With a successful playing career with the likes of West Ham, Juventus, Napoli and Milan – di Canio is considered a footballing great.
With an immense passion for the game, and the fans, but also an extreme, and somewhat volatile temper, his career was bound to have many ups and downs.
He started his career in Lazio, making 54 appearances after coming up through the youth setup, further having spells at Juventus, Napoli and Milan in Italy.
The controversial side of di Canio emerged when he had left Italy, having moved on to Celtic. Di Canio was a key figure in a league match against Rangers, and was said to gesture and shout threats, and behave aggressively towards the Rangers bench after the full-time whistle. Di Canio had to be restrained, and was eventually shown a red card after the full-time whistle by referee Hugh Dallas.
His taste of controversial moments at Celtic was not over. Paolo made a claim, stating that, “90 per cent of Scotland’s referees were Protestant and therefore biased against Celtic.” This statement forced the SFA into censoring him and subsequently started an investigation into his behaviour.
At the end of the same season, di Canio walked out on his club. F*ck the four year contract he signed. He left Scotland and flew back to Rome, just before Celtic were due to play Inter Cable-Tel (now known as Cardiff Metropolitan University) in the UEFA Cup.
He eventually left for Sheffield Wednesday, and he was accused by the Celtic faithful of using the club. The deal that saw an unsettled di Canio leave Celtic Park was an apparent £4.2 million – an incredible fee at the time.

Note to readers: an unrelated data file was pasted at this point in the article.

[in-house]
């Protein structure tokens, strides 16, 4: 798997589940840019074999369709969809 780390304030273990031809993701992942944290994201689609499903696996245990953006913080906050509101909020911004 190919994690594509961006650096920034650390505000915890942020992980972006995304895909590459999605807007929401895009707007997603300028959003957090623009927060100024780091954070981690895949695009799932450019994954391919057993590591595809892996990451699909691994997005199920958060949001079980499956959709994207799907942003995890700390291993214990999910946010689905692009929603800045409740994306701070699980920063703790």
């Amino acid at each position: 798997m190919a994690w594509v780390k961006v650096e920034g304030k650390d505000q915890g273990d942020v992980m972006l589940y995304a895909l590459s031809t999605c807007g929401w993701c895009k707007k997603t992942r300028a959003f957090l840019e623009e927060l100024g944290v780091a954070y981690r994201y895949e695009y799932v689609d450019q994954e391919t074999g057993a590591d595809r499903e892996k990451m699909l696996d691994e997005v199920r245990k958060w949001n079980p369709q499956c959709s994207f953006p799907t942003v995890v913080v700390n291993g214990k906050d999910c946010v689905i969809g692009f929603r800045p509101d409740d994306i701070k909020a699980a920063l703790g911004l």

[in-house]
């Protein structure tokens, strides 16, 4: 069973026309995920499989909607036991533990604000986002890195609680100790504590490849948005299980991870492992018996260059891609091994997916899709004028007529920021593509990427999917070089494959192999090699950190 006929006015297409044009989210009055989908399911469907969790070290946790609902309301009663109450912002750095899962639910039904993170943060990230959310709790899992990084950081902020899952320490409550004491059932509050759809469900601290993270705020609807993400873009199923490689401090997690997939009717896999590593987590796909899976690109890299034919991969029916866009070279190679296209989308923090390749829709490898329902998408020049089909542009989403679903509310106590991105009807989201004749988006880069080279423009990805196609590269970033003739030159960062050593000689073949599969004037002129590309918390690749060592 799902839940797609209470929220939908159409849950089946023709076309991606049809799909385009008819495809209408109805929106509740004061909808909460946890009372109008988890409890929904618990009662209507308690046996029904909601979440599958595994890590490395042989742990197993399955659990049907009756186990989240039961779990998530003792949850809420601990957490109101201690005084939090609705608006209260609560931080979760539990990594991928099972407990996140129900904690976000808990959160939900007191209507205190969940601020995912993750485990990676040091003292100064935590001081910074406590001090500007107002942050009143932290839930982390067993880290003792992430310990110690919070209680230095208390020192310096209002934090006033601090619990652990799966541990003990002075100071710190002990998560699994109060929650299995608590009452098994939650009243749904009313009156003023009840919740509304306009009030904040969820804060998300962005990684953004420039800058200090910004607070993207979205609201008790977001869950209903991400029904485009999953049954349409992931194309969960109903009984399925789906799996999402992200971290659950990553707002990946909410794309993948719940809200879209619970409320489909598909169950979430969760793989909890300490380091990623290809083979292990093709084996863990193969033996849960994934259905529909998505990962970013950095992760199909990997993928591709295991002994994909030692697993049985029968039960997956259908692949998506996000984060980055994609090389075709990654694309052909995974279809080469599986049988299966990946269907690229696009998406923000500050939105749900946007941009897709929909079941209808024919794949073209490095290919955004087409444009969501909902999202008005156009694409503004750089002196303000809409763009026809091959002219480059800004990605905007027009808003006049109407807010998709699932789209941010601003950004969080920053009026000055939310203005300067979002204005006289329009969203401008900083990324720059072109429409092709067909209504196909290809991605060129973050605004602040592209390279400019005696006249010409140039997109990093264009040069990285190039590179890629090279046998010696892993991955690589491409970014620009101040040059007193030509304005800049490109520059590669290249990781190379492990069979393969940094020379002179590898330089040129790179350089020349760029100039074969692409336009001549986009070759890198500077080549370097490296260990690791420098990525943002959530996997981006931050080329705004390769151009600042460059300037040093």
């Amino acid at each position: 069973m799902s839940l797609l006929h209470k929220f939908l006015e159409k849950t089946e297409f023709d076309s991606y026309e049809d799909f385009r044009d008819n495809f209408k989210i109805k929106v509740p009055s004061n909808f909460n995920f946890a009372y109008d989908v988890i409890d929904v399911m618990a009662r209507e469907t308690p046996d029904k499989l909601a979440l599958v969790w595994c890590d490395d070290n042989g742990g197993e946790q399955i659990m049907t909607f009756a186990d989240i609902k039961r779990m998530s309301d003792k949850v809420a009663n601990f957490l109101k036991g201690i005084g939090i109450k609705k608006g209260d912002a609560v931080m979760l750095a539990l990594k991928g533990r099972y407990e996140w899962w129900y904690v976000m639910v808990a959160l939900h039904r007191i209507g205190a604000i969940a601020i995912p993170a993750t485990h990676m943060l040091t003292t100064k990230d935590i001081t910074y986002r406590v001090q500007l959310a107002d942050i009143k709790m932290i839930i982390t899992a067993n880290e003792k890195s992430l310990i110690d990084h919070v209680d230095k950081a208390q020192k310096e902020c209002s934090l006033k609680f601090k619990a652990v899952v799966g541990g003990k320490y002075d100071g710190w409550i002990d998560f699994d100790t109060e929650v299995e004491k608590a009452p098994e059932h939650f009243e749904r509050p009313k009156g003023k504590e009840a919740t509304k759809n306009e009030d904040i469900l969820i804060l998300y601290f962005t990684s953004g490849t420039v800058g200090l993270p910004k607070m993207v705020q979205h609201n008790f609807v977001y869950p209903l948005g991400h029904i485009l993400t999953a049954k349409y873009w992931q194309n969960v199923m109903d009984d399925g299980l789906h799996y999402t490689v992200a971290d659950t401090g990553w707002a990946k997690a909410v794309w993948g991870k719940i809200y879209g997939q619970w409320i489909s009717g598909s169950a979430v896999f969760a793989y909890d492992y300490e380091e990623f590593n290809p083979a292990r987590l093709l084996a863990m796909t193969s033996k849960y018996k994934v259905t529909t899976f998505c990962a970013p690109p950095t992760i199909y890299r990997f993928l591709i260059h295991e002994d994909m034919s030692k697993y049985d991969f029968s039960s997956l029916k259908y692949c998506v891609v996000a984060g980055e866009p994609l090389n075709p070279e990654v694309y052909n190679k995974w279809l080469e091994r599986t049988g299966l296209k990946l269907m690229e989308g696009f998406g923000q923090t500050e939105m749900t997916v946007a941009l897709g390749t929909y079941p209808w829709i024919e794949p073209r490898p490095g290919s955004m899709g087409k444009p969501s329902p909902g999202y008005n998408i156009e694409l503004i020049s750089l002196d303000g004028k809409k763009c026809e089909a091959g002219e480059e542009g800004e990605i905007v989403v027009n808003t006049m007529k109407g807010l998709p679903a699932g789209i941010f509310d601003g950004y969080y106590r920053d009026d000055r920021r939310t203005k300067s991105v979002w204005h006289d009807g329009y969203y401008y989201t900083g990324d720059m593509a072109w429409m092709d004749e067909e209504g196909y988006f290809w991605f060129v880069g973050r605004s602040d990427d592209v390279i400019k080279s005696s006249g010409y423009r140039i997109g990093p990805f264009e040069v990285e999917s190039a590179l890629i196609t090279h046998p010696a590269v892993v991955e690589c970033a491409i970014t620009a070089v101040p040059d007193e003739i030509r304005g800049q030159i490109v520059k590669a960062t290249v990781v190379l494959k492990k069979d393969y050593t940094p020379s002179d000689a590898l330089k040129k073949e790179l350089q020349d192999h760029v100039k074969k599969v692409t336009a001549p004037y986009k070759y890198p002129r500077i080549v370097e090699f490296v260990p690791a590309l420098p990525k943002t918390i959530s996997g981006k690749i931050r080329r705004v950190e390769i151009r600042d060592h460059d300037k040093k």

However, di Canio had a somewhat successful 1-and a half year spell at the South Yorkshire club, becoming the leading goal scorer in the 1997-1998 season and impressing the fans and the doubters.
Nevertheless – di Canio couldn’t resist trouble for long. In September of 1998, referee Paul Alcock was pushed to the ground by di Canio, when playing in a league game vs Arsenal. He was fined just £10,000 but did receive an 11-game ban.
That game was his last for Wednesday, as Harry Redknapp parted with just £1.5 million to take him to his West Ham side. Redknapp admitted di Canio was a risk – but as di Canio had publicly apologised for pushing the referee, and previous behaviour, it appeared to be a good deal.
At the time, di Canio thanked Redknapp and was said to be relishing the opportunity given to him. It appeared that di Canio had turned over a new leaf.
He had a very successful first season with the Hammers, helping guide the London club to a very respectable 5th place finish, also helping the club gain a spot in Europe through the Intertoto cup.
Then, in December of 2000, di Canio brought play to a halt after realising that Everton stopper Paul Gerrard was laying down injured. He picked up the ball, and received a standing ovation from both sets of fans. He was praised by FIFA at the time, and went on to win the FIFA Fair play award.
Later that season, rumours circulated that Alex Ferguson was very interested in the player. In the middle of the 2001-02 season Ferguson attempted to bring him to the Red Devils, but was unsuccessful in his attempts.
Paolo di Canio was dropped from West Ham following a public row with manager Glenn Roeder. He returned to the first team when Trevor Booking replaced Glenn, and scored a winner against Chelsea to give them a chance of Premiership survival. This was not enough, as West Ham eventually got relegated, and di Canio was released on a free.
Charlton Athletic picked the experienced forward up – and di Canio guided the Addicks to their highest ever position in the top flight of English football, 7th. And although just four goals were scored by the Italian that season, he was regarded as a huge fan favourite by Charlton fans, and even an icon by some.
From his interaction off the pitch, signing shirts and meeting fans, from his actions on the pitch, creating plenty of chances and ripping up defences – di Canio has somewhat cemented himself in the memories of supporters. When I spoke to some of the fans that witnessed him play, none of them had a negative thing to say.